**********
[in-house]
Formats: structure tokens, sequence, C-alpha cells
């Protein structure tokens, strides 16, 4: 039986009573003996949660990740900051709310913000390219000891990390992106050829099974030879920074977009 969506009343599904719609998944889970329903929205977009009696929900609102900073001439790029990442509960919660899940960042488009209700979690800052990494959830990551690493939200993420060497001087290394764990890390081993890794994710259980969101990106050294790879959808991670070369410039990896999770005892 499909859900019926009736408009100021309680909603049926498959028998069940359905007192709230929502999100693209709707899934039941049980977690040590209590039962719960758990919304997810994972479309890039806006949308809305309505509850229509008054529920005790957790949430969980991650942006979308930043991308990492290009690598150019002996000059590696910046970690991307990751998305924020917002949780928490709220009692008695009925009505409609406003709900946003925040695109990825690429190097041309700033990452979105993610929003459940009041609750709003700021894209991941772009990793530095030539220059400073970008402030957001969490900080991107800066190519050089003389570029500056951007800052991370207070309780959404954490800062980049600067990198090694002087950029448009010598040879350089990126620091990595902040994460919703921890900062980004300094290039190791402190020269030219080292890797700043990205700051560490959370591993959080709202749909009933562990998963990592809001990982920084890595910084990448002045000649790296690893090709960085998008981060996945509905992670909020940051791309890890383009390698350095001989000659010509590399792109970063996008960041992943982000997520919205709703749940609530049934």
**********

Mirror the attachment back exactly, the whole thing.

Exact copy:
[in-house]
Formats: structure tokens, sequence, C-alpha cells
């Protein structure tokens, strides 16, 4: 039986009573003996949660990740900051709310913000390219000891990390992106050829099974030879920074977009 969506009343599904719609998944889970329903929205977009009696929900609102900073001439790029990442509960919660899940960042488009209700979690800052990494959830990551690493939200993420060497001087290394764990890390081993890794994710259980969101990106050294790879959808991670070369410039990896999770005892 499909859900019926009736408009100021309680909603049926498959028998069940359905007192709230929502999100693209709707899934039941049980977690040590209590039962719960758990919304997810994972479309890039806006949308809305309505509850229509008054529920005790957790949430969980991650942006979308930043991308990492290009690598150019002996000059590696910046970690991307990751998305924020917002949780928490709220009692008695009925009505409609406003709900946003925040695109990825690429190097041309700033990452979105993610929003459940009041609750709003700021894209991941772009990793530095030539220059400073970008402030957001969490900080991107800066190519050089003389570029500056951007800052991370207070309780959404954490800062980049600067990198090694002087950029448009010598040879350089990126620091990595902040994460919703921890900062980004300094290039190791402190020269030219080292890797700043990205700051560490959370591993959080709202749909009933562990998963990592809001990982920084890595910084990448002045000649790296690893090709960085998008981060996945509905992670909020940051791309890890383009390698350095001989000659010509590399792109970063996008960041992943982000997520919205709703749940609530049934």